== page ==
While once a nice-to-have, a comprehensive green policy and the resultant sustainability report have become a regulatory imperative for many clients. Regulators, investors and society have sharpened their focus on sustainability and raised their expectations of what it means to be a good corporate citizen. Against this backdrop, Washington’s cadre of environmental, social and governance (ESG) lawyers has seen demand for their skills and expertise reach hitherto unimagined heights.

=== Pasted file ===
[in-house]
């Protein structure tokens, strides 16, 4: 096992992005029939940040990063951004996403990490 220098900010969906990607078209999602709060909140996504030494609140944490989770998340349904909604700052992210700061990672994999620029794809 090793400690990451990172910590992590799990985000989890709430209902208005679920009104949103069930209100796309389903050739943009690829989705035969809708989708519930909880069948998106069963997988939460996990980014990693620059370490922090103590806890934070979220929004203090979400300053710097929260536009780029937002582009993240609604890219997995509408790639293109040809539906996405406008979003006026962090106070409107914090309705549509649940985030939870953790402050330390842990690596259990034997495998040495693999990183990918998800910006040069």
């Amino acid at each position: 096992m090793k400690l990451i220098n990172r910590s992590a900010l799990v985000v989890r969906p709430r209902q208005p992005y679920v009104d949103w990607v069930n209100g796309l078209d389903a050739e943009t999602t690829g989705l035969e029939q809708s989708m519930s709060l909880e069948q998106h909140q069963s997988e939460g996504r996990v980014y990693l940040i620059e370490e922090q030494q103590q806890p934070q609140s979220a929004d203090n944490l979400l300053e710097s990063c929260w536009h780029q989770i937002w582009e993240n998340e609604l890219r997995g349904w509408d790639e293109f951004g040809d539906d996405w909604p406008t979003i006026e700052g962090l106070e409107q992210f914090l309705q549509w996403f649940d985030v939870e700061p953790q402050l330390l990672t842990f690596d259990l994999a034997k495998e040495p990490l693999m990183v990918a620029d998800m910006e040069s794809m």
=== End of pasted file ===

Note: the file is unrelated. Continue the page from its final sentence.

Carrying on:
Yet many law firms saw the writing on the wall decades ago. The effects of climate change had become material—with climate events such as floods, wildfires and extreme storms impacting markets, supply chains and the bottom line of many clients. Society had become increasingly intolerant of social inequality and racial injustice—an intolerance often propelled by movements such as Black Lives Matter and #MeToo. A greater desire for responsible corporate governance led to a focus on how C-suites and boards were not only composed, but also how they conducted themselves—individuals seen to have erred now face ousting and even criminal charges. All the while, regulators have taken notice, increasing the rules and enforcement of ESG factors such as pollution, human trafficking and racial discrimination, to name but a few. The regulatory, economic and societal imperatives of ESG have made good legal counsel an imperative.